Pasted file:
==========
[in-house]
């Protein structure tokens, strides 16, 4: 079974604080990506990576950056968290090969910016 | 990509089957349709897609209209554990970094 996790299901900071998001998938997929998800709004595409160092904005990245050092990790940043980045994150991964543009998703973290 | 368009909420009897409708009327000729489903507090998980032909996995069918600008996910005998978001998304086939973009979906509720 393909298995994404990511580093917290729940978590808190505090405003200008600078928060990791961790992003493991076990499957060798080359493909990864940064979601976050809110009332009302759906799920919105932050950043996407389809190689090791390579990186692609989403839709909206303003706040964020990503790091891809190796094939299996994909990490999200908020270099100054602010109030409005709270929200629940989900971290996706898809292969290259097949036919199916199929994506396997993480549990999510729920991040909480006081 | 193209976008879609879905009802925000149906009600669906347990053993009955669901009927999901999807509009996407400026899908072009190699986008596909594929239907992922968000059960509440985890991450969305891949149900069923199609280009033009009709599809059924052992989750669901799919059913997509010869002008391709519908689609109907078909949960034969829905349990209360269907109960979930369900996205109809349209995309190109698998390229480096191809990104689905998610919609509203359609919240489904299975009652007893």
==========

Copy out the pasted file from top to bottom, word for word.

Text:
[in-house]
């Protein structure tokens, strides 16, 4: 079974604080990506990576950056968290090969910016 | 990509089957349709897609209209554990970094 996790299901900071998001998938997929998800709004595409160092904005990245050092990790940043980045994150991964543009998703973290 | 368009909420009897409708009327000729489903507090998980032909996995069918600008996910005998978001998304086939973009979906509720 393909298995994404990511580093917290729940978590808190505090405003200008600078928060990791961790992003493991076990499957060798080359493909990864940064979601976050809110009332009302759906799920919105932050950043996407389809190689090791390579990186692609989403839709909206303003706040964020990503790091891809190796094939299996994909990490999200908020270099100054602010109030409005709270929200629940989900971290996706898809292969290259097949036919199916199929994506396997993480549990999510729920991040909480006081 | 193209976008879609879905009802925000149906009600669906347990053993009955669901009927999901999807509009996407400026899908072009190699986008596909594929239907992922968000059960509440985890991450969305891949149900069923199609280009033009009709599809059924052992989750669901799919059913997509010869002008391709519908689609109907078909949960034969829905349990209360269907109960979930369900996205109809349209995309190109698998390229480096191809990104689905998610919609509203359609919240489904299975009652007893």